For those wanting to learn more about how our environment, health and animal welfare can suffer when we become disconnected from the land, the At-Bristol Planetarium will be screening Oscar-nominated documentary Food, Inc. - an American nightmare about factory farming and the corporatisation of food production. Tickets are only £3 and include a goody bag of organic produce.
There will be divesting as well as digesting in the Fashion and Textiles tent. From haute couture to home furnishings, there will be a wide range of organic clothing for sale, every stitch of material made without the use of pesticides - and you can spot woolly jumpers in their natural habitat at the Sheep Show, which features regular sheep-shearing displays.
Here are seven other organic producers to keep an eye out for.
Creators of the only handmade, Soil Association-certified organic mattresses in the world, and suppliers to John Lewis nursery department, Abaca Organic is a well-respected name in the bedding world. Visit the stand to find out more about its organic farm in West Wales and tips on how to get a good night's kip!
Slade Farm Organics
Slade Farm Organics nestles on the Glamorgan Heritage Coast - an area of outstanding beauty - supplying the finest selection of organic Welsh beef, lamb and pork. The animals are reared with the utmost care to promote a degree of excellence not possible with mass-production farming. Slade Farm has been tenanted by the Davies family since 1976. Peter and Rosamund Davies converted the farm to organic production in 2000 and the wildlife benefit has been substantial, resulting in Environmental and Taste awards.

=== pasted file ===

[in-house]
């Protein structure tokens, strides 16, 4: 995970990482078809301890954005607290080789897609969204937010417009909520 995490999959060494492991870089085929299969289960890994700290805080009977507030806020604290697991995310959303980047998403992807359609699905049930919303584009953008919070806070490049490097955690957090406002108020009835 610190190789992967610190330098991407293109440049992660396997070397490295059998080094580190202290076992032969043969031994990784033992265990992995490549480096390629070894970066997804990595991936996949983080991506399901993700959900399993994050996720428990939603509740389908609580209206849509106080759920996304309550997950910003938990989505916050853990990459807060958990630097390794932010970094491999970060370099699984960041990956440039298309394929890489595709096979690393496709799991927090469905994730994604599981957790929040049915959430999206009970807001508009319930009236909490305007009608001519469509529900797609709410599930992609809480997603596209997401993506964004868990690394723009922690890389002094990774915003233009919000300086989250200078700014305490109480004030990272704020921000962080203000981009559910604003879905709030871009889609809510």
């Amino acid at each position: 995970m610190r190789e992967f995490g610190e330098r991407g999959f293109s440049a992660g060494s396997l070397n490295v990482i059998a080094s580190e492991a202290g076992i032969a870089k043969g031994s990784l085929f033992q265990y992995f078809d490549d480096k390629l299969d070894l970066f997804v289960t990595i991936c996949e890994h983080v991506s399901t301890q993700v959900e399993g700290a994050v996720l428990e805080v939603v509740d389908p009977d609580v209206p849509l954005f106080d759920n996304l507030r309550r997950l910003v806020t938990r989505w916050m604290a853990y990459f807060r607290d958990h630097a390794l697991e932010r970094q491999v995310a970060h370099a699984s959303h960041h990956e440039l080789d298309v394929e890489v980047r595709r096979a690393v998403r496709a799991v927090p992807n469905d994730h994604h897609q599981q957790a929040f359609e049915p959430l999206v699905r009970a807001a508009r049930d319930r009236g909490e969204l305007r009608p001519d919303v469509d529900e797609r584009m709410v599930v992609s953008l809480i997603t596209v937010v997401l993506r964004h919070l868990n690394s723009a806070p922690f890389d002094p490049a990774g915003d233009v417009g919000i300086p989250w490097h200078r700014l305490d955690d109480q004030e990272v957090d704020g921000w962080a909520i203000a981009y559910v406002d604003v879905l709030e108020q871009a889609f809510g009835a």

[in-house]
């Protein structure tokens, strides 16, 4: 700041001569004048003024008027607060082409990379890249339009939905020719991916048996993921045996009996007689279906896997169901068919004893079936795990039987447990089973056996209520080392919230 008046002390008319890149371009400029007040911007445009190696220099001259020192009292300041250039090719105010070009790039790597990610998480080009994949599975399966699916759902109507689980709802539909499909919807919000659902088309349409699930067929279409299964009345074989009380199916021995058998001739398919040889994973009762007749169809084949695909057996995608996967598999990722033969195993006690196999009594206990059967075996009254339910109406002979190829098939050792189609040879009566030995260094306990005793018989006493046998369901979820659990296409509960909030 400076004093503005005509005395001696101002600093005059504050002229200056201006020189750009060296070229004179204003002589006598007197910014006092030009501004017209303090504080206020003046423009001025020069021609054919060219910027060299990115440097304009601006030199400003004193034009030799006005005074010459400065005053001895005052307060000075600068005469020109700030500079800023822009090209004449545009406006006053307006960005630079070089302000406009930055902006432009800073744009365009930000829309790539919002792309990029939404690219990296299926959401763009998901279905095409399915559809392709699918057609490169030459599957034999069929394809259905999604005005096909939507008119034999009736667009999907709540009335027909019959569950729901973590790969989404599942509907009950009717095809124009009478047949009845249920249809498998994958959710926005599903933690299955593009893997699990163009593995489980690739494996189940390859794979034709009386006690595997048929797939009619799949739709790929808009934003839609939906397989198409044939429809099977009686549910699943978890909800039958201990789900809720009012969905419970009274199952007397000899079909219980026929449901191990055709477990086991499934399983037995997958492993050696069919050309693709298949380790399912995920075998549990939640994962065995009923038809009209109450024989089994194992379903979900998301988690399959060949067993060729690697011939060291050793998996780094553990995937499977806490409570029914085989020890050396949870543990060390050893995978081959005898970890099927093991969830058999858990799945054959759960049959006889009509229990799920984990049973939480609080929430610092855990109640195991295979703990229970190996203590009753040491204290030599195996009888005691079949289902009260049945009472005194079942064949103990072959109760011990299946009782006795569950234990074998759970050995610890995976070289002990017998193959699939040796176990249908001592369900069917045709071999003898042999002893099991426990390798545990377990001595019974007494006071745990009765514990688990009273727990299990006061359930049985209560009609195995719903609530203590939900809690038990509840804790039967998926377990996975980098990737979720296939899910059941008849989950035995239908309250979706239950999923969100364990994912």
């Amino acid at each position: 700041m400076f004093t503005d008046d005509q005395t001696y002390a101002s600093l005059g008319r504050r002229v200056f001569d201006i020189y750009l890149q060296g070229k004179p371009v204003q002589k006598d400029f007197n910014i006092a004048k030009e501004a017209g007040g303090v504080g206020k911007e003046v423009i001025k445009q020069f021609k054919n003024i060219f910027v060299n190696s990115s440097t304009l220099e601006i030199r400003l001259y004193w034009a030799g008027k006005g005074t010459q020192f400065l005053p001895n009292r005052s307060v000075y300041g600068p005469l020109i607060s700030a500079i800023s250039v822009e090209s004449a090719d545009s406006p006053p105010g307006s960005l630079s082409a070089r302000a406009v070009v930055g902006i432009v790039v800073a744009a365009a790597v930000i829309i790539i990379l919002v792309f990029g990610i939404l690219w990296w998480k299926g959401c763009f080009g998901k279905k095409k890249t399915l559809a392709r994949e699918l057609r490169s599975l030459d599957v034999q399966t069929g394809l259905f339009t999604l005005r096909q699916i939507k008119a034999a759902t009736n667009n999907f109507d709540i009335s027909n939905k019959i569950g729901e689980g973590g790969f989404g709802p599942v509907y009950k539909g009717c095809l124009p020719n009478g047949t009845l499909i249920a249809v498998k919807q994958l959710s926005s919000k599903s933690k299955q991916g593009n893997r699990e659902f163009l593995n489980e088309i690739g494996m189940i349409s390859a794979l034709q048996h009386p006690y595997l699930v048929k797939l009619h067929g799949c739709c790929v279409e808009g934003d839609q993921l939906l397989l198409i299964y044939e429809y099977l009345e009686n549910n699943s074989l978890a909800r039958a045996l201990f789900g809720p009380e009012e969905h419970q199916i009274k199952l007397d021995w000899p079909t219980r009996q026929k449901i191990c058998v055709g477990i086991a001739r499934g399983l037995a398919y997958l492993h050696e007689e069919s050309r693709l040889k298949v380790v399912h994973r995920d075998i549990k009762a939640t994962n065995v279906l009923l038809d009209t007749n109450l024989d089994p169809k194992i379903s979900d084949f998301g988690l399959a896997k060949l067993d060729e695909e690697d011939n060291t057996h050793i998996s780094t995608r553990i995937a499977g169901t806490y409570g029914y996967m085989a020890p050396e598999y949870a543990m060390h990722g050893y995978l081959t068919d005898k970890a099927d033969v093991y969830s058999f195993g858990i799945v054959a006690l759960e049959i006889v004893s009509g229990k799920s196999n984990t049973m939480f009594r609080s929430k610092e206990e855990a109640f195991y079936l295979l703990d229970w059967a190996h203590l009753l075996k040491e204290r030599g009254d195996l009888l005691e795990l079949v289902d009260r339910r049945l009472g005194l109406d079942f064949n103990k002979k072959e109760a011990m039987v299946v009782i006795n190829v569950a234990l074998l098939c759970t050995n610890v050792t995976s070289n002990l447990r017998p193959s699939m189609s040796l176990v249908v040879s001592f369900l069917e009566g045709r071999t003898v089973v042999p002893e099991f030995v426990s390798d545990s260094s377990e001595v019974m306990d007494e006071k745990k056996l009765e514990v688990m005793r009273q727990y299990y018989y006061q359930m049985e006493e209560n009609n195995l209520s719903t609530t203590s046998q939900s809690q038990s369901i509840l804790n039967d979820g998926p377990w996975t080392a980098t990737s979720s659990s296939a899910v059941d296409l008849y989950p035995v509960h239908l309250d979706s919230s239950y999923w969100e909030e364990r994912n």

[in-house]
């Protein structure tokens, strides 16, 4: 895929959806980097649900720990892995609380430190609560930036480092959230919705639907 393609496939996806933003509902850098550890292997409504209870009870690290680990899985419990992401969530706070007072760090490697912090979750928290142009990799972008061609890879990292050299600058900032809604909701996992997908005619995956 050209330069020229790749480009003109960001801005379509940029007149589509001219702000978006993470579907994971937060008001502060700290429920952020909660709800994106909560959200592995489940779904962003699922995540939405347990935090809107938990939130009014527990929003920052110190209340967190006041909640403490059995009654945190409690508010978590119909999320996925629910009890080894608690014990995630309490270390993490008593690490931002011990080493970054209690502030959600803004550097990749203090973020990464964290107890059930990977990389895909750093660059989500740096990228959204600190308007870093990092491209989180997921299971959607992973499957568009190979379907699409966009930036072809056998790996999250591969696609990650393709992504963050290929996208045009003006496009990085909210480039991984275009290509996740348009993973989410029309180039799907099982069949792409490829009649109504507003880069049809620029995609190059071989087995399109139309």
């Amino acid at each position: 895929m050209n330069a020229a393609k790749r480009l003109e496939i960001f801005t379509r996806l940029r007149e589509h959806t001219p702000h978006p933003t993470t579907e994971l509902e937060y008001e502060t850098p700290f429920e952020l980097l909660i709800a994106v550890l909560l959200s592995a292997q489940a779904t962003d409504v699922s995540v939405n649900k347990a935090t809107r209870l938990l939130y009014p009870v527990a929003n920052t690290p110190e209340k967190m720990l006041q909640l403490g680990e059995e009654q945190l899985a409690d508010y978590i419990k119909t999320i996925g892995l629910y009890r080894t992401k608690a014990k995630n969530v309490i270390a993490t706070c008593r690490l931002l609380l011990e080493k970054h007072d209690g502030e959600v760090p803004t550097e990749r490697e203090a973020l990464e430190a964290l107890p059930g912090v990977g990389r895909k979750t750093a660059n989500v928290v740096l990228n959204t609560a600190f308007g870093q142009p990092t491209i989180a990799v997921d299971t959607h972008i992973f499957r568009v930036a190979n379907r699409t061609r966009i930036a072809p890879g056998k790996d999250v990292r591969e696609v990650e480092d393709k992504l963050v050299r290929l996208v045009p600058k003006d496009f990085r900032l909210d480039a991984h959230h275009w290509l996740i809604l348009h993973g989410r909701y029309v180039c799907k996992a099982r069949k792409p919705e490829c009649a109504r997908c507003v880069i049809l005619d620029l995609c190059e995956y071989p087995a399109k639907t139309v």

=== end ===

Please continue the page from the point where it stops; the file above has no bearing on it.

Kinavara Smoked Salmon
Kinavara is a family-run smoked salmon business working from a picturesque seaside village on Galway Bay on the west coast of Ireland. Its award-winning organic smoked salmon is made through an age-old smoking technique, producing what is deemed to be one of the best organic smoked salmons available.
Tideford Organics offers a fantastic range of simple, organic food of the highest quality, still hand-cooked in small batches with no additives or preservatives in its kitchens in Devon. The inspiration for products including sauces, soups and delicious puddings come from life and the travel adventures of their top chefs. We challenge you not to be instantly converted.
Lily's Kitchen - Proper Pet Food
Thanks to Lily the Border Terrier there exists a range of pet food that is made from 'real' ingredients - good-quality meat and organic grains, vegetables, fruit and herbs. The food is cooked in small kitchens rather than big factories, and thought, care and attention has gone into creating the delightful recipe range. It's no surprise that they have a loyal following of pets (and owners)!
Yeo Valley Organic
A loyal organic supporter, Yeo Valley is sponsoring the 10th Organic Food Festival with as much passion as it sponsored the first. Part of a family-owned farming and dairy business based in Somerset, make a beeline for the giant Yeo Valley yoghurt pot to sample out newly launched flavours including organic toffee caramel and organic plum.
With ethical sitting at the very heart of its business, Cocoa Loco is every organic chocoholic's dream. Based in West Sussex, this family firm makes its chocolate creations in their own kitchen. There is no compromising on the quality of the ingredients or on the biodegradability of packaging. The end result is a cornucopia of chocolate creations that are truly guilt-free.
The Organic Food Festival, 11-12 September 2010, Bristol Harbourside
Eifion Rees is the Ecologist's acting Green Living Editor